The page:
Offline ciccio

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Re: Why mark the top of electrolytic capacitors
« Reply #9 on: September 08, 2011, 09:43:11 am »
Interesting, that means test are done manually?
We don't build PC motherboards in the tens of thousands (they are surely tested with Teradyne's or other automated systems), but small lots of audio or industrial control's  circuits.
We test everything manually, that means that a technician  test the correct operation of the circuit, maybe with the help of a dedicated jig that reduces the number of connect-disconnect operations, and after a functional test he makes the eventual adjustments and calibrations.
He tests each control's operation, and the audio devices are all retested for "audible noise" and correct operation with music or voice signals.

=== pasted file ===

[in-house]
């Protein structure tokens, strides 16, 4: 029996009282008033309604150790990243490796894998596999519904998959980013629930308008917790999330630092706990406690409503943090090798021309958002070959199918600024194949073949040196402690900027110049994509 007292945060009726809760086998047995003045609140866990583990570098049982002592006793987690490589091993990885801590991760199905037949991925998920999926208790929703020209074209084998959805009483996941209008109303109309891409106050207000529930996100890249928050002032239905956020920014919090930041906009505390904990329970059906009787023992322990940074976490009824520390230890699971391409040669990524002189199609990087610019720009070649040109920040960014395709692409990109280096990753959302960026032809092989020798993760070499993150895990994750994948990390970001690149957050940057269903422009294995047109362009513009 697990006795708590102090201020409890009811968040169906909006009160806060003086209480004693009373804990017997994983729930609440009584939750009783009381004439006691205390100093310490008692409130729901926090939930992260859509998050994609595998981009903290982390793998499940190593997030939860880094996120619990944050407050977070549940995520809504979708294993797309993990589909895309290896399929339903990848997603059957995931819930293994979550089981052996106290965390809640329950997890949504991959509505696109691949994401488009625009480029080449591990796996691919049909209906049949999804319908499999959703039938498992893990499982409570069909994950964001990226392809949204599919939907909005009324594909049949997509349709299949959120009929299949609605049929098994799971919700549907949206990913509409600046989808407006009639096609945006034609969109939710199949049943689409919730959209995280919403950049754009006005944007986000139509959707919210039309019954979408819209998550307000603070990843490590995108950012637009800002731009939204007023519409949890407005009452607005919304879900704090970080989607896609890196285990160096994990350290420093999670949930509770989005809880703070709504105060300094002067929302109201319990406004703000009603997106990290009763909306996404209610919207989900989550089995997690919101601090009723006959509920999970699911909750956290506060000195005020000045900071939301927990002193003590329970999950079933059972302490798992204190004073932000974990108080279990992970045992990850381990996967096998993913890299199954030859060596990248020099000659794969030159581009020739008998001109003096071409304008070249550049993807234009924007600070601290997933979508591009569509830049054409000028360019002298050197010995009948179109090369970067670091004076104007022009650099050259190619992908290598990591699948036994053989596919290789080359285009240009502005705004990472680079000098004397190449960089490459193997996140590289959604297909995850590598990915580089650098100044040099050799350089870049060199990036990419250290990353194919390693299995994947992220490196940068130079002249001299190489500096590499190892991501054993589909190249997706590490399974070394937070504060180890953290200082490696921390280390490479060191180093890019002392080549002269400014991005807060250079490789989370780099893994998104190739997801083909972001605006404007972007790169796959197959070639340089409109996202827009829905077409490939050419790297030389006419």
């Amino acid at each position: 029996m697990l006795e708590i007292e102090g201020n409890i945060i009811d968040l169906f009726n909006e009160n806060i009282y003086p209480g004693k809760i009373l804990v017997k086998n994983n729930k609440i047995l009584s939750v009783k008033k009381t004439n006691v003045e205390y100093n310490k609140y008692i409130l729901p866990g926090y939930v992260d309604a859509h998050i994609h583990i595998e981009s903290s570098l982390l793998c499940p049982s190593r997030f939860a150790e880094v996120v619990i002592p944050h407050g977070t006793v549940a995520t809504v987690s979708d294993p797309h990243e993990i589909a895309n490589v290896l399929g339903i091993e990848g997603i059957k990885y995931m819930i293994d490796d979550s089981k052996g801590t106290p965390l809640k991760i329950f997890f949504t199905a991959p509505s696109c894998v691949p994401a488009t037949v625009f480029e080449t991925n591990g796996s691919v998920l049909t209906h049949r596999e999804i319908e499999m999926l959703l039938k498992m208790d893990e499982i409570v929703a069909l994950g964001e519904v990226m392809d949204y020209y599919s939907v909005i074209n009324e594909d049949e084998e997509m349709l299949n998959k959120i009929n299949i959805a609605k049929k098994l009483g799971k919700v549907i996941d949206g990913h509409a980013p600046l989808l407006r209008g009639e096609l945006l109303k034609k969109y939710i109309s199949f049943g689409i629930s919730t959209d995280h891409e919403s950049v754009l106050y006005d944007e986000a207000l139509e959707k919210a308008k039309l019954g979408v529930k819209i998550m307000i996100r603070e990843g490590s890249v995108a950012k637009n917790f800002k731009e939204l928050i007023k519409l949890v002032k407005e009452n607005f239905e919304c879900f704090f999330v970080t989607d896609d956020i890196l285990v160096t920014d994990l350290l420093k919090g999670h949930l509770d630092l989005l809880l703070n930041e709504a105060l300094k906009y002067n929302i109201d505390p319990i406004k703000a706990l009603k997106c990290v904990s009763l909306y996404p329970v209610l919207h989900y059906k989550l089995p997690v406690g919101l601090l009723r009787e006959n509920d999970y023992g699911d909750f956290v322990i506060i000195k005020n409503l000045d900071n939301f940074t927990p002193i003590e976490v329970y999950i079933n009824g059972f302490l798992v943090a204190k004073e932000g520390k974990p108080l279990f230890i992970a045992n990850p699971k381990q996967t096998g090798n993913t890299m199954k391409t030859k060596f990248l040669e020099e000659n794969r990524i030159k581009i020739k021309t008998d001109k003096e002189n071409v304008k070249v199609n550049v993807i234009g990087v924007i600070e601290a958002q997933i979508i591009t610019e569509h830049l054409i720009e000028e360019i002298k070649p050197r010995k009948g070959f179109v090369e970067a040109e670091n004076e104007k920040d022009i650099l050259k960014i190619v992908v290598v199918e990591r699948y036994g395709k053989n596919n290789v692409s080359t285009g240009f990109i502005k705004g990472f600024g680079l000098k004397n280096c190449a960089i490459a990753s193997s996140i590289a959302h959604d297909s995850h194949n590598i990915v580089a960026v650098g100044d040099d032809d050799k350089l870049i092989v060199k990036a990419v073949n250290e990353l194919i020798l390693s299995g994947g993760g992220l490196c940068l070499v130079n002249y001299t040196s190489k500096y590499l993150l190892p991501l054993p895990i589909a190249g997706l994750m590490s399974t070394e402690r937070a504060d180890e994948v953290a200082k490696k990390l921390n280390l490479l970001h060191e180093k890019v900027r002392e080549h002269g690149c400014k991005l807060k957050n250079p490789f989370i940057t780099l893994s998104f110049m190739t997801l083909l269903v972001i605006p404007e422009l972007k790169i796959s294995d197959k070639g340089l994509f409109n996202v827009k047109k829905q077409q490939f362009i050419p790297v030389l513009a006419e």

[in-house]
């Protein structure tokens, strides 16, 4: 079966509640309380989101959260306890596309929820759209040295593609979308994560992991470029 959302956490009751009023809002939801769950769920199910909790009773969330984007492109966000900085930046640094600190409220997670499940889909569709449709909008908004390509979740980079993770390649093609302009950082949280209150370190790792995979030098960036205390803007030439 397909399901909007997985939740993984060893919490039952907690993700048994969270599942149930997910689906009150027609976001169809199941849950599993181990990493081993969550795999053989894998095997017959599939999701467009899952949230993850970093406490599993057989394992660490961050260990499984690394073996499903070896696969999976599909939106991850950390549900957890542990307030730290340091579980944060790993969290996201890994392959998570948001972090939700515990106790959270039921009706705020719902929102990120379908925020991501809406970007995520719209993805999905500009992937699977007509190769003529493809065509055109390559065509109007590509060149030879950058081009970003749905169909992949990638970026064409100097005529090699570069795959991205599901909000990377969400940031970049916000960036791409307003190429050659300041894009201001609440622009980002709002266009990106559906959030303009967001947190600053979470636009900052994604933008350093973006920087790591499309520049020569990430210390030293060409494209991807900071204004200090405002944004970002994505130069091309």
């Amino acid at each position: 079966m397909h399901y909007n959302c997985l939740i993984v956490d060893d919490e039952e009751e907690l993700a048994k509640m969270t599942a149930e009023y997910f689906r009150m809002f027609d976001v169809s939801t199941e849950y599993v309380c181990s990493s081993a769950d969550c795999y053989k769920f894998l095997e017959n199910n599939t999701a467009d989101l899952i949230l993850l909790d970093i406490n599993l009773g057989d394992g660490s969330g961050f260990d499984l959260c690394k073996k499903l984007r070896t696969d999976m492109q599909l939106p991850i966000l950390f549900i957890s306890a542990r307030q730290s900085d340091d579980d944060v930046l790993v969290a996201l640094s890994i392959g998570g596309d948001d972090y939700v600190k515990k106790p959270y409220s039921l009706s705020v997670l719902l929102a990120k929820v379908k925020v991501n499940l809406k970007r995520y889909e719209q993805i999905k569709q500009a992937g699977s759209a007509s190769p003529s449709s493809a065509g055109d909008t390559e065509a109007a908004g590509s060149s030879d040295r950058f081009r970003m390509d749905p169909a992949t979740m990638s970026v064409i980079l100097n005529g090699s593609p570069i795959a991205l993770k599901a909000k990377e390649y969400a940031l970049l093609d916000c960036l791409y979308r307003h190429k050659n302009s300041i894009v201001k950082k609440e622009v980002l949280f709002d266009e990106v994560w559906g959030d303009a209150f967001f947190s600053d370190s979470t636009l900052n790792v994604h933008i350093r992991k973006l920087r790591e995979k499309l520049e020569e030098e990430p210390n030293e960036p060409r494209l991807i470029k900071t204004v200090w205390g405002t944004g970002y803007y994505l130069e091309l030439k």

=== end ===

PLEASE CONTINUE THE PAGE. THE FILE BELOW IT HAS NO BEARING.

The tested device are sent to burn-in and after it they are re-tested before packaging and delivery.
Don't think for a moment that every PCB with a scribble has been tested, or even quality checked.
I know that, for cheap and simple products, sometimes they test only a small sample of the batch, but in my case we test everything, twice, and I know that we are not the only ones...
Regards
Strenua Nos Exercet Inertia
I'm old enough, I don't repeat mistakes.
I always invent new ones
 

Offline vk6zgo

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Re: Why mark the top of electrolytic capacitors
« Reply #10 on: September 09, 2011, 08:18:18 am »
With older equipment,it usually means that a tech chasing a fault has removed & tested the cap.
Except for very rare or expensive caps,if I remove them,I fit new ones,but other techs have other ways.
VK6ZGO
 

Uncle Vernon

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Re: Why mark the top of electrolytic capacitors
« Reply #11 on: September 10, 2011, 02:13:58 am »